Scattered trees dominate smallholder agricultural landscapes in Ethiopia, as in large parts of sub-Saharan Africa (SSA). While the inclusion of scattered trees could provide a viable pathway for sustainable intensification of these farming systems, they also lead to trade-offs. We carried out a study to: 1) explore the rationale of farmers to maintain on-farm trees beyond crop yield; 2) quantify the impact of agronomic practices on the outcome of tree-crop interactions; and 3) analyse partial economic trade-offs for selected on-farm tree species at farm scale. We recorded agronomic practices within the fields of 135 randomly selected farms from seedbed preparation to harvesting. A multivariate analysis showed that farmers maintained on-farm trees because of their direct timber, fencing, fuelwood, and charcoal production values. Trees generally had a significant negative effect on maize yield. Mean grain yields of 1683, 1994 and 1752 kg ha−1 under the canopies of Cordia, Croton and Acacia, respectively, were significantly lower than in their paired open field with mean yields of 4063, 3415 and 2418 kg ha−1. Besides, more income from trees was accompanied by less income from maize, highlighting trade-offs. However, agronomic practices such as early planting, variety used, improved weed management, fine seedbed preparation and higher rates of nitrogen fertilizer significantly reduced yield penalties associated with trees. We found an inverse relationship between land size and on-farm tree density, implying that the importance of trees increases for land-constrained farms. Given the expected decline in per capita land size, scattered trees will likely remain an integral part of these systems. Thus, utilizing ‘good agronomic practices’ will be vital to minimize tree-crop trade-offs in the future.
    Crop yield gap and stability in organic and conventional farming systems
    Schrama, M. ; Haan, J.J. de; Kroonen, M. ; Verstegen, H. ; Putten, W.H. Van der - \ 2018
    Agriculture, Ecosystems and Environment 256 (2018). - ISSN 0167-8809 - p. 123 - 130.
    Ecological intensification - Nutrient leaching - Soil communities - Spatial stability - Sustainable intensification - Variability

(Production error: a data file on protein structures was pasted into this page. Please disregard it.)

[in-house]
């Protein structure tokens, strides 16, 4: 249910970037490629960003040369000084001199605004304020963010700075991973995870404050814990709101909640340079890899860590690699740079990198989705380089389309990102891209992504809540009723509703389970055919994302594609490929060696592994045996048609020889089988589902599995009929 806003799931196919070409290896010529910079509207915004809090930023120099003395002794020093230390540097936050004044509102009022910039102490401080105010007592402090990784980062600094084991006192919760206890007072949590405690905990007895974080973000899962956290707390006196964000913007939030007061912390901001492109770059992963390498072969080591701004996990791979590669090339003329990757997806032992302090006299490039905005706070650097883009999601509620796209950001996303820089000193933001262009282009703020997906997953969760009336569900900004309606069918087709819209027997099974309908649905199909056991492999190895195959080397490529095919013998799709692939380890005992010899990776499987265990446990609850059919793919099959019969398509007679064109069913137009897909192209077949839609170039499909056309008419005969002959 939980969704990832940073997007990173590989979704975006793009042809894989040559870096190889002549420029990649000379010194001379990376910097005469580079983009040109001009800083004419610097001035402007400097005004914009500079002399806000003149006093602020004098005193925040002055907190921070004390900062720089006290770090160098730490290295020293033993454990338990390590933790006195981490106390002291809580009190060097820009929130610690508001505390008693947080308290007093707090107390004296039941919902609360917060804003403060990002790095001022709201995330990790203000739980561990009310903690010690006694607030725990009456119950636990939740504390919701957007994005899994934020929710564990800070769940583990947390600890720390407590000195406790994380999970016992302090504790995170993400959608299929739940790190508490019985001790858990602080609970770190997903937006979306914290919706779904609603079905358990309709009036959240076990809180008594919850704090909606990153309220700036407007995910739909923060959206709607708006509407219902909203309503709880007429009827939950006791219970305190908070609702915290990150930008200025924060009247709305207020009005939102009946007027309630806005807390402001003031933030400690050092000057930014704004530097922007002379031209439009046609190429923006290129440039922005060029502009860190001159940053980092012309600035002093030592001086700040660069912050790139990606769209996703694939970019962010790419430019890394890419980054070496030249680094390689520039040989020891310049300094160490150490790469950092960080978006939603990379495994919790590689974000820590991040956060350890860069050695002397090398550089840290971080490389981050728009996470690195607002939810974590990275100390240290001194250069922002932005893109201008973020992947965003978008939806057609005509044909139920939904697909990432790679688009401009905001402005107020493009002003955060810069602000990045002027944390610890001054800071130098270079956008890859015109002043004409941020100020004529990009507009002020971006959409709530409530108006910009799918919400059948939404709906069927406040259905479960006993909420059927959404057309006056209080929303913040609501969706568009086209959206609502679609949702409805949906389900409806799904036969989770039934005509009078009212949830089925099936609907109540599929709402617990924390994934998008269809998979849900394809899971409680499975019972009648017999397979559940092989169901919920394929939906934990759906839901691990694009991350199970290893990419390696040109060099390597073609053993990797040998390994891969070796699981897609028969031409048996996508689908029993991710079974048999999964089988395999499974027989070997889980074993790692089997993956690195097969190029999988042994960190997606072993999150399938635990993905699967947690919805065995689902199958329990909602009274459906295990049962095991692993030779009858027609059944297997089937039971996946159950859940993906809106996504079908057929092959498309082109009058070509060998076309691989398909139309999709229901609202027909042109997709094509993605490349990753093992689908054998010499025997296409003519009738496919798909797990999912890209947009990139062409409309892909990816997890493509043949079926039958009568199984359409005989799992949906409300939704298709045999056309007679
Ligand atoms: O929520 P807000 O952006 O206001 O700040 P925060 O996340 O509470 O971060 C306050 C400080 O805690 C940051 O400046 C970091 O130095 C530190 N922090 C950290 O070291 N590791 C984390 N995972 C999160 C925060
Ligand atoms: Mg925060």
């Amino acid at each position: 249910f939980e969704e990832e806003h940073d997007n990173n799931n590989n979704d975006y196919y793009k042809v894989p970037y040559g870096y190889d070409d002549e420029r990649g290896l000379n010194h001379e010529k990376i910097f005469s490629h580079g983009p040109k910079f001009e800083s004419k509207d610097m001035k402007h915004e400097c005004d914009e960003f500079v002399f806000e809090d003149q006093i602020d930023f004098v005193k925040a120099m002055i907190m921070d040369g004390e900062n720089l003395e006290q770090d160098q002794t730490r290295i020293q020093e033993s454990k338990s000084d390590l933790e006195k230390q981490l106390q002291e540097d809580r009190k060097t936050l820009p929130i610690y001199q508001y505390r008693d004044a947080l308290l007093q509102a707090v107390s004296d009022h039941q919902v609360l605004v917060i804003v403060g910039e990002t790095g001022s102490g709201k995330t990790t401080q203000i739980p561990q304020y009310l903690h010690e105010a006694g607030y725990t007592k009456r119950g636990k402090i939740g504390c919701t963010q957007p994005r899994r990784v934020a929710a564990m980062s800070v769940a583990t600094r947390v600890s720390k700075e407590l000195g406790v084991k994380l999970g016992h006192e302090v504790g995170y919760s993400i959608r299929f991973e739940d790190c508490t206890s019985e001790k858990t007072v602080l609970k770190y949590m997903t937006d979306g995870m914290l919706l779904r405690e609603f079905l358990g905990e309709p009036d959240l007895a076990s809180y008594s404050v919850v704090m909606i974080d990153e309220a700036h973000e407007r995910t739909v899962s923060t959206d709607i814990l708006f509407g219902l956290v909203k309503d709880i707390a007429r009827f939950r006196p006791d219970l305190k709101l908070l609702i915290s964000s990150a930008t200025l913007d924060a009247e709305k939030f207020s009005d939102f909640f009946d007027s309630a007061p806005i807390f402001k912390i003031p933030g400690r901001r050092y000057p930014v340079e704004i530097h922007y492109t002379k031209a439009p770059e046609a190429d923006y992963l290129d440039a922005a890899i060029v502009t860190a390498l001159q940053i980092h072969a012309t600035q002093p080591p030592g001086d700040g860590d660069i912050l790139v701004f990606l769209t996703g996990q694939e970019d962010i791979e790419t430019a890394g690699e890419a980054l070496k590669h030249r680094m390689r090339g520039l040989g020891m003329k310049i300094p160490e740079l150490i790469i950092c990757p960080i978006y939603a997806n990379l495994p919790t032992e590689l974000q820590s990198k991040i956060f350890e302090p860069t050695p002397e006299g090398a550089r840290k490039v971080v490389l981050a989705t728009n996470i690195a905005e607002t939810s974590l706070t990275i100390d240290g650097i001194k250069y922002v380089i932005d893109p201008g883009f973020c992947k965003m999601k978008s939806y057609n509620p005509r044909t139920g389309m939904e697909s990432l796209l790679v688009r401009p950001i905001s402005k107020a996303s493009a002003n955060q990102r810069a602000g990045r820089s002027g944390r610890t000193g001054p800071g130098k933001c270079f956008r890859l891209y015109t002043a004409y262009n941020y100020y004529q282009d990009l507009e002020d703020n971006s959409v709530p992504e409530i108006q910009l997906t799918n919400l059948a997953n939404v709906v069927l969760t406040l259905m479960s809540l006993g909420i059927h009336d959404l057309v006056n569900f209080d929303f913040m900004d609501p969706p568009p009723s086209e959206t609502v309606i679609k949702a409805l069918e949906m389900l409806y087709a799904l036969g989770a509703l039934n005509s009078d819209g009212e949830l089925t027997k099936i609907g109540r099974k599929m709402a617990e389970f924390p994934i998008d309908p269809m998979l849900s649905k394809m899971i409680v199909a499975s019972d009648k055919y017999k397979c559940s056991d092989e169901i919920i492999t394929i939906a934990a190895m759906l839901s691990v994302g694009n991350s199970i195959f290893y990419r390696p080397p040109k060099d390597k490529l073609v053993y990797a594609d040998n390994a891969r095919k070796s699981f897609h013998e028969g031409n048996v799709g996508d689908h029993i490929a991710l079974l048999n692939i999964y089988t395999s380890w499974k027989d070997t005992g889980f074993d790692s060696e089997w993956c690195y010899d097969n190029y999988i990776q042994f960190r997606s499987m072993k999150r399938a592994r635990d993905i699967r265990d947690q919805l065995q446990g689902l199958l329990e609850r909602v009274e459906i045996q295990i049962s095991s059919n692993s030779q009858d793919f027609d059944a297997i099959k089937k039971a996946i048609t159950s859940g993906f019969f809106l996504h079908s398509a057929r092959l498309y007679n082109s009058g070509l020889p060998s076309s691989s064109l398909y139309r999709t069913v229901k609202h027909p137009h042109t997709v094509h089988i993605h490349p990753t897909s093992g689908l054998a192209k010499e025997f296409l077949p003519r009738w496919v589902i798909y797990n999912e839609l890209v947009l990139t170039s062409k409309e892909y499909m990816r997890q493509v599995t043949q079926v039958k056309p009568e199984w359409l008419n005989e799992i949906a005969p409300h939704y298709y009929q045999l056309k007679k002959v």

A key challenge for sustainable intensification of agriculture is to produce increasing amounts of food and feed with minimal biodiversity loss, nutrient leaching, and greenhouse gas emissions. Organic farming is considered more sustainable, however, less productive than conventional farming. We analysed results from an experiment started under identical soil conditions comparing one organic and two conventional farming systems. Initially, yields in the organic farming system were lower, but approached those of both conventional systems after 10–13 years, while requiring lower nitrogen inputs. Unexpectedly, organic farming resulted in lower coefficient of variation, indicating enhanced spatial stability, of pH, nutrient mineralization, nutrient availability, and abundance of soil biota. Organic farming also resulted in improved soil structure with higher organic matter concentrations and higher soil aggregation, a profound reduction in groundwater nitrate concentrations, and fewer plant-parasitic nematodes. Temporal stability between the three farming systems was similar, but when excluding years of Phytophthora outbreaks in potato, temporal stability was higher in the organic farming system. There are two non-mutually exclusive mechanistic explanations for these results. First, the enhanced spatial stability in the organic farming system could result from changes in resource-based (i.e. bottom-up) processes, which coincides with the observed higher nutrient provisioning throughout the season in soils with more organic matter. Second, enhanced resource inputs may also affect stability via increased predator-based (i.e. top-down) control. According to this explanation, predators stabilize population dynamics of soil organisms, which is supported by the observed higher soil food web biomass in the organic farming system.We conclude that closure of the yield gap between organic and conventional farming can be a matter of time and that organic farming may result in greater spatial stability of soil biotic and abiotic properties and soil processes. This is likely due to the time required to fundamentally alter soil properties.
    Soyabean response to rhizobium inoculation across sub-Saharan Africa : Patterns of variation and the role of promiscuity
    Heerwaarden, Joost van; Baijukya, Frederick ; Kyei-Boahen, Stephen ; Adjei-nsiah, Samuel ; Ebanyat, Peter ; Kamai, Nkeki ; Wolde-Meskel, Endalkachew ; Kanampiu, Fred ; Vanlauwe, Bernard ; Giller, Ken - \ 2018
    Agriculture, Ecosystems and Environment 261 (2018). - ISSN 0167-8809 - p. 211 - 218.
    Bradyrhizobium - Promiscuous varieties - Response variability - Smallholder farmers - Soyabean - Sub saharan Africa - Sustainable intensification